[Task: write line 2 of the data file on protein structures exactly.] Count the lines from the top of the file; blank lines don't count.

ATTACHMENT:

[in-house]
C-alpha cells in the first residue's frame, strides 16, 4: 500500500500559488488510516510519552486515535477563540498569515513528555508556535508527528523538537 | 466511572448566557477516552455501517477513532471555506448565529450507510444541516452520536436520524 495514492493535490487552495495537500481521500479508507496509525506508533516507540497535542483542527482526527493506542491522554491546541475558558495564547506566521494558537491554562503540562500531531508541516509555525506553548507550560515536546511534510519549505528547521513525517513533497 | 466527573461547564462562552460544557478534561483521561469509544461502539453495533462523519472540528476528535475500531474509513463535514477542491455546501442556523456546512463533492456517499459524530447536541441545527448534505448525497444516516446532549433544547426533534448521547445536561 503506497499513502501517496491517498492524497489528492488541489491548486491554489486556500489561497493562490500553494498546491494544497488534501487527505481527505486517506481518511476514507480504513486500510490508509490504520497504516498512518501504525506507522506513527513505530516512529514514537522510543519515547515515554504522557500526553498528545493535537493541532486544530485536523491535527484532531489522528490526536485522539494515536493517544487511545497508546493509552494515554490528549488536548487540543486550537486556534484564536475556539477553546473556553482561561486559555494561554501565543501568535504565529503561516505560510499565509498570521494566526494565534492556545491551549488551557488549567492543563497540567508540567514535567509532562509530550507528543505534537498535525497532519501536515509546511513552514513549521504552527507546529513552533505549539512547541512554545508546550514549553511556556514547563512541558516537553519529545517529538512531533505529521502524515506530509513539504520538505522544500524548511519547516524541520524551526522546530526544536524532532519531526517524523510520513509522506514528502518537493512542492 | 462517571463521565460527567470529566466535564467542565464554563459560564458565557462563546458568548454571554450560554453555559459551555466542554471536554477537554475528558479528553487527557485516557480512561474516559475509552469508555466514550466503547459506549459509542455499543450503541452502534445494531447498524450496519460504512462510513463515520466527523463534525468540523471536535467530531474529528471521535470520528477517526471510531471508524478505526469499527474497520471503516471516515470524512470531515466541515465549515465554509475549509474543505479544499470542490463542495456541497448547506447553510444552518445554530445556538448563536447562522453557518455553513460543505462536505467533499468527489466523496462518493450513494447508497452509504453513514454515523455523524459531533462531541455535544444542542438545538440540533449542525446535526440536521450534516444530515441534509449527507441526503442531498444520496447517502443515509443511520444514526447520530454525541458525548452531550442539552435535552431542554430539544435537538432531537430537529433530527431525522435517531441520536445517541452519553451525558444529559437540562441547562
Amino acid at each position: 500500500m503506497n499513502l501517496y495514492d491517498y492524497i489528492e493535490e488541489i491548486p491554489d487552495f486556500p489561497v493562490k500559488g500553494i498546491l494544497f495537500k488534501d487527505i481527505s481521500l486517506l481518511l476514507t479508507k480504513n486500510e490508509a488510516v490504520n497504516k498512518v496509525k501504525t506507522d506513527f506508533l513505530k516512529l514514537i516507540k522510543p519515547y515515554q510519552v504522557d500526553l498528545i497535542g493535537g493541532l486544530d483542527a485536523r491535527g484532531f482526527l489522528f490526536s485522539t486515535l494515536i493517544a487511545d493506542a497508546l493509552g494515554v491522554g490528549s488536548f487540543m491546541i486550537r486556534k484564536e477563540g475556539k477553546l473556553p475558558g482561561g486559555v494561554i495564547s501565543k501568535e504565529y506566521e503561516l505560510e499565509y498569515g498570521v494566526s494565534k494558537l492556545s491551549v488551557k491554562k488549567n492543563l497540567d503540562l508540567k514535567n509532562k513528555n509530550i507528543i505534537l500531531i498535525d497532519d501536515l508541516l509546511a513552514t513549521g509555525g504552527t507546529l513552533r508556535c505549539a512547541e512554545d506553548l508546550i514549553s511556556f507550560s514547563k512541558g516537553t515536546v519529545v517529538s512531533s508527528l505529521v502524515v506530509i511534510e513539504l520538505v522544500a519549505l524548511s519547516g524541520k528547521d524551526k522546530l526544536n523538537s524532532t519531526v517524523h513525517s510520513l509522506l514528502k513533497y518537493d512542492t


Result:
C-alpha cells in the first residue's frame, strides 16, 4: 500500500500559488488510516510519552486515535477563540498569515513528555508556535508527528523538537 | 466511572448566557477516552455501517477513532471555506448565529450507510444541516452520536436520524 495514492493535490487552495495537500481521500479508507496509525506508533516507540497535542483542527482526527493506542491522554491546541475558558495564547506566521494558537491554562503540562500531531508541516509555525506553548507550560515536546511534510519549505528547521513525517513533497 | 466527573461547564462562552460544557478534561483521561469509544461502539453495533462523519472540528476528535475500531474509513463535514477542491455546501442556523456546512463533492456517499459524530447536541441545527448534505448525497444516516446532549433544547426533534448521547445536561 503506497499513502501517496491517498492524497489528492488541489491548486491554489486556500489561497493562490500553494498546491494544497488534501487527505481527505486517506481518511476514507480504513486500510490508509490504520497504516498512518501504525506507522506513527513505530516512529514514537522510543519515547515515554504522557500526553498528545493535537493541532486544530485536523491535527484532531489522528490526536485522539494515536493517544487511545497508546493509552494515554490528549488536548487540543486550537486556534484564536475556539477553546473556553482561561486559555494561554501565543501568535504565529503561516505560510499565509498570521494566526494565534492556545491551549488551557488549567492543563497540567508540567514535567509532562509530550507528543505534537498535525497532519501536515509546511513552514513549521504552527507546529513552533505549539512547541512554545508546550514549553511556556514547563512541558516537553519529545517529538512531533505529521502524515506530509513539504520538505522544500524548511519547516524541520524551526522546530526544536524532532519531526517524523510520513509522506514528502518537493512542492 | 462517571463521565460527567470529566466535564467542565464554563459560564458565557462563546458568548454571554450560554453555559459551555466542554471536554477537554475528558479528553487527557485516557480512561474516559475509552469508555466514550466503547459506549459509542455499543450503541452502534445494531447498524450496519460504512462510513463515520466527523463534525468540523471536535467530531474529528471521535470520528477517526471510531471508524478505526469499527474497520471503516471516515470524512470531515466541515465549515465554509475549509474543505479544499470542490463542495456541497448547506447553510444552518445554530445556538448563536447562522453557518455553513460543505462536505467533499468527489466523496462518493450513494447508497452509504453513514454515523455523524459531533462531541455535544444542542438545538440540533449542525446535526440536521450534516444530515441534509449527507441526503442531498444520496447517502443515509443511520444514526447520530454525541458525548452531550442539552435535552431542554430539544435537538432531537430537529433530527431525522435517531441520536445517541452519553451525558444529559437540562441547562